There is just a little trepidation going to see a show by a legendary rock band, with the members’ ages now hovering around an average of 70. A Crosby, Stills and Nash concert has always been kind of like the old nursery rhyme: When they were good, they were very, very good, but when they were bad, they were off-key, wasted, or, in Stephen Stills’ case, voiceless.
Well, forget all that. Crosby, Stills and Nash blew the doors off the Barbara Mann Performing Arts Hall Tuesday night, not with volume but with sheer musicianship, leaving no doubt why they are considered among the greatest rock groups of all time. In a three hour-plus performance, they delivered many of their iconic hits, some straight and some newly adapted, plus a selection of well-received new songs. They played intensely but relaxed between numbers, engaging in banter with each other and the audience, and seemed to be having a great time.
The crowd was with the band 100 percent from the opening chords of “Carry On,” the first number, giving them standing ovations after many songs and even during them to mark a memorable solo. Clearly, this music meant a great deal to the audience members, taking them back to a younger time.
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When stagehands rolled out a piano for Graham Nash to play “Our House,” and David Crosby invited the crowd to sing along, momentarily silencing the band, even the audience turned in a good performance, forming a credible mass chorus complete with harmony. Everyone seemed to know all the words.
Harmony is the hallmark of CSN, along with re-integration of the acoustic guitar into mainstream rock music, and the moments of what they once called “wooden music” shone as some of the highlights of the evening. “Guinevere,” with just Crosby and Nash singing with Crosby’s unaccompanied guitar, was a beautiful example of the “less is more” doctrine.
Those two handled most of the close harmony work, as they have for years, with Nash taking on the Steve Stills part in the opening of “Wooden Ships.” Stills’ voice, which always had a distinctive rasp, even when he sang most of the lead vocals for the early CSN and Buffalo Springfield, is now terminally husky. But he sang more Tuesday night than for many of the band’s tours this millennium, taking the lead on his compositions including “Southern Cross” and “Bluebird,” and totally killing a solo rendition of “Treetop Flier,” an ode to “square grouper” and pot-smuggling pilots, Stills declared.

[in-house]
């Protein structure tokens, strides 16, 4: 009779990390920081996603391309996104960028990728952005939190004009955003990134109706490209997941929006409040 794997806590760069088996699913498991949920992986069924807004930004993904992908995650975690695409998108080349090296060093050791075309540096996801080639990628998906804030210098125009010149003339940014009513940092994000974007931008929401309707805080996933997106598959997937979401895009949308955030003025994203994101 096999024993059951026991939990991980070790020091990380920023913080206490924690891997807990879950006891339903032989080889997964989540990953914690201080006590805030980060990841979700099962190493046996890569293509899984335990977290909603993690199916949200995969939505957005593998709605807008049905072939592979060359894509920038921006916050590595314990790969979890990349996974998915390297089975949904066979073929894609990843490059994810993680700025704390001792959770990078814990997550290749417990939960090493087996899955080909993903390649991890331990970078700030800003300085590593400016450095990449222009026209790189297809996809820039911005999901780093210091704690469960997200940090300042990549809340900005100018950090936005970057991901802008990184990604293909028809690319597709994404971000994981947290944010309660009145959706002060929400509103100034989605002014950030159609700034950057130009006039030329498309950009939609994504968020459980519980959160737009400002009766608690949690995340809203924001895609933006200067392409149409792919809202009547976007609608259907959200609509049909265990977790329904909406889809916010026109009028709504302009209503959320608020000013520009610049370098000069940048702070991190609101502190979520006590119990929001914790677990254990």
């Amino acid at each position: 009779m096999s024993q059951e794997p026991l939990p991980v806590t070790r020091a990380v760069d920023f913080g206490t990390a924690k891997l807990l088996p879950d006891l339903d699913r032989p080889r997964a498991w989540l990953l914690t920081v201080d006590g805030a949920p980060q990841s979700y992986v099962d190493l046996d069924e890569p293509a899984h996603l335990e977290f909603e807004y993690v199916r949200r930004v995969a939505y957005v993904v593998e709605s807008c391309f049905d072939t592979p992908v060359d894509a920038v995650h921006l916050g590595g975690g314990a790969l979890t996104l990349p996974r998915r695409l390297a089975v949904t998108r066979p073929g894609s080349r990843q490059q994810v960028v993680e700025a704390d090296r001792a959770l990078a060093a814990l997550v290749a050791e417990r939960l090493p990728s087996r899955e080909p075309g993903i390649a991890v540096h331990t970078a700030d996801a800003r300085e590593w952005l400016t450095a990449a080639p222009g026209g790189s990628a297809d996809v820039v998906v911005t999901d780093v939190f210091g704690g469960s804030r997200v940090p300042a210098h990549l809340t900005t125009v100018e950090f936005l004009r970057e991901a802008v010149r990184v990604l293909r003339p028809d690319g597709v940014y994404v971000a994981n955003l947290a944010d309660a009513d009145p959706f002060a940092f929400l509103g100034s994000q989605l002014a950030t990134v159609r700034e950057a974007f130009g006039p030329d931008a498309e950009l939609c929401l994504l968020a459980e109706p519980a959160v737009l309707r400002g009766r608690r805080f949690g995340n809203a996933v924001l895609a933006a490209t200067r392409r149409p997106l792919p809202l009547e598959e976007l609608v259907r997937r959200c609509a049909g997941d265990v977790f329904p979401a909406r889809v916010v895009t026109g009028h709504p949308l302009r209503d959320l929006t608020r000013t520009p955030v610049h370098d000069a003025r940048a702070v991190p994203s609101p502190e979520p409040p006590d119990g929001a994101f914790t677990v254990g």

“Where better to pull that one out than here?” he asked, acknowledging the show’s location on the edges of the Everglades, a favored area for drug runners. The band may have known where they were, but not everyone got the memo; the official tour T-shirt spelled the venue as “Ft. Meyers.”
The song was a showcase for Stills’ amazing guitar chops, as he performed “swamp licks” on his Stratocaster, pulling colors and effects out of the instrument not available to lesser mortals.
“Damn, I wish I could play guitar like that,” said Crosby after the song. “If I didn’t love him, I’d hate him.” Nash just pointed at Stills and called him “one of the greatest lead guitarists on the planet” — not a claim, an acknowledgment.
The three frontmen went through dozens of guitar changes during their set, often changing axes after each number, with techs handing each players the guitar with the right sound or tuning for the next song.
So many classic rock acts now tour with replacement players, it is noteworthy that CSN still features all original members miraculous in the case of David Crosby, with his history of medical issues, drug abuse and jail time. He may be on his second liver, but the vocal cords are original, and in remarkable shape, as he demonstrated on his songs including “Long Time Coming,” “Déjà Vu,” and “Almost Cut My Hair.”
Early on in the show, a girl called out “Almost cut my hair!” and he shot back, “Don’t do it!”
The trio Stills, Nash, and Crosby, from left to right, as viewed from the house were supported by a rhythm section of five talented musicians, comprising bass, drums, organ, keyboards and guitar. It is a little mind-boggling to think of being the extra guitarist in a band featuring three guitar players, one of whom is Stephen Stills, but all were, as you would expect, excellent players. And all given chances to solo, with the show even featuring a song written by keyboardist James Raymond. The band also contributed backing vocals.
Sometimes the mix allowed the rhythm section to compete with the stars, but there were plenty of moments to cherish.
True to their tradition, the band mixed a little politics and social consciousness with the music, although Crosby called it “patriotism, not politics.” Nash’s new song “Burning for the Buddha” hailed the 128 Tibetan monks who have immolated themselves to protest Chinese government policy.
The two also sang a short and sweet a cappella duet illuminating Crosby’s theme that “I don’t think the guys who wrote the Constitution meant that the guy with the biggest TV budget should get the keys to the kingdom.” This was reinforced by a Rube Goldberg-esque contraption out in front of the hall after the show, which stamped (and returned) concertgoers’ dollars with “Not to be used for bribing politicians,” and promoted a Constitutional amendment to that effect.
By the end of the night, the audience was blissed out, and ecstatic when the trio returned with an encore of “Suite: Judy Blue Eyes,” a Stephen Stills song written for Judy Collins that had been absent from their set lists for years.
The tour just began in Orlando on May 5, and the only U.S. locations are all in the south, after which the band heads to Europe for the summer. Now that “sex, drugs and rock and roll” has been redefined as Viagra and oldies on the iPod, we couldn’t ask for a more accomplished group of musical ambassadors for the glories of American classic rock.